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Monday, April 16, 2012

Taking a break and reviewing two more books!

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Survival of the Fittest: The Last Hope for the Human Race  by Michael Taylor

Recommended for: all readers aged 13 and up
Read from March 28 to April 12, 2012, read count: 2

Survival of the Fittest blends the elements of science fiction with a story line that looks at parent/child relationships, and world powers collaborating in the face of alien attack, and teen issues and roles complicated by the unsettling rules of engagement.

Anyone who has watched young teenagers become totally involved in video games and then instantly disengaged to take a phone call or a family conversation will appreciate their ability to detach and adjust to the unexpected. Teachers see this flexibility every day, as their students move from history content to chemistry to physical education and then to art or music ... the adult world expects that this generation will adapt to the new technologies ... never stopping to think that innovations today happen exponentially faster, and are a world apart from the changes we witnessed in the twentieth century.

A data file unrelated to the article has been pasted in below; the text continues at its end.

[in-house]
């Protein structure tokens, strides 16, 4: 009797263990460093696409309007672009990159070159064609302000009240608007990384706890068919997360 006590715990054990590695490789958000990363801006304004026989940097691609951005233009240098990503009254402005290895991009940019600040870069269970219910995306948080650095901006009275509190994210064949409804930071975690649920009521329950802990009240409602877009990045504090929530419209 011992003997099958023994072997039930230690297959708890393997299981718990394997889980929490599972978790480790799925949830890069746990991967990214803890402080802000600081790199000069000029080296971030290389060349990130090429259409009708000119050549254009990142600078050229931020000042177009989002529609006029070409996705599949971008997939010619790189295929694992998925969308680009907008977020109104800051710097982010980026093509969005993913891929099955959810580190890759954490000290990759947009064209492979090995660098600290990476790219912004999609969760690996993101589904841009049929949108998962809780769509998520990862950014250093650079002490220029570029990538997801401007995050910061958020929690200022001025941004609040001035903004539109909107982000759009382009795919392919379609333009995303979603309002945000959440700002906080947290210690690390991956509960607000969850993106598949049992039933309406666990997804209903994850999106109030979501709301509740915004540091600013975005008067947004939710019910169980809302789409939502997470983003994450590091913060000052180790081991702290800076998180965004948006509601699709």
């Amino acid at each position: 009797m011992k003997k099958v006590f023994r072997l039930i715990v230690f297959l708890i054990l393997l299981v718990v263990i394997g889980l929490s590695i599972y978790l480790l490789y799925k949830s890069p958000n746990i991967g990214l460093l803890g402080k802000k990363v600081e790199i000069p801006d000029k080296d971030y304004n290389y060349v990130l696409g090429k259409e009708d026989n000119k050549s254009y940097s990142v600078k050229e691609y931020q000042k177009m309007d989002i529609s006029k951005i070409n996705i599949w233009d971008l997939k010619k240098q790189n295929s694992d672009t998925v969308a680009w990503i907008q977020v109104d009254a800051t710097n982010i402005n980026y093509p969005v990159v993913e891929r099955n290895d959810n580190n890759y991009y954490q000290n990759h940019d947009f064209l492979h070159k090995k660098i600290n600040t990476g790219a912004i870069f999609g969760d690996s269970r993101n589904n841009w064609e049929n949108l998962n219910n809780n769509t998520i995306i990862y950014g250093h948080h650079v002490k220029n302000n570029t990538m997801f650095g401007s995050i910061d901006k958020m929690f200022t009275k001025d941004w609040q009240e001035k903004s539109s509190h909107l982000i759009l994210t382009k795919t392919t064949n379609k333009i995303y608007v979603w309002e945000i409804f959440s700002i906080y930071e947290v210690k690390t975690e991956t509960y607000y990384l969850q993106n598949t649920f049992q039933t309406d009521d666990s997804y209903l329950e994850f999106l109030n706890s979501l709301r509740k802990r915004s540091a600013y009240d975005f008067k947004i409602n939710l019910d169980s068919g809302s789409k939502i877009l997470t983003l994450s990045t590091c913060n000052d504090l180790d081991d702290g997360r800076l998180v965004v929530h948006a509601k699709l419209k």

Michael Taylor writes with the sensitivity of adults who spend their working lives guiding adolescents through the myriad changes life presents to them. His depiction of adults, those manipulating and those manipulated, is blunt, painfully so.

The story ends with the unknown ... it has a bit of a coming of age feel to it, and the characters themselves are faced with the choice of what will happen in their foreseeable future. This is a fascinating story, raising ethical questions and moral dilemmas for all who will read it.

I would recommend this book to all who are invested in the healthy development of adolescents, and perhaps to those media pundits who delight in running headline stories of negative events in teens' lives. Someone once said, "Love ... is not always what it seems."

Medical Error, by Richard Mabry M.D.
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This was a mystery that, due to life's complexity, I read in many interrupted sessions. But the story held together so well that I never lost track of who was who, what happened when, or how many clues had been presented.

Characters were very well developed, very consistent in the points of view, and easily recognizable in dialogue. Doctors, police officers, federal agents, health workers, ambulance attendants, and bad guys were all easily recognizable and true to the reader's perception of their roles.

I won't summarize the plot here, as many others have already done that, but I will say that even though I'd missed the first story in this trilogy this is a stand-alone success. I look forward to reading the other two.
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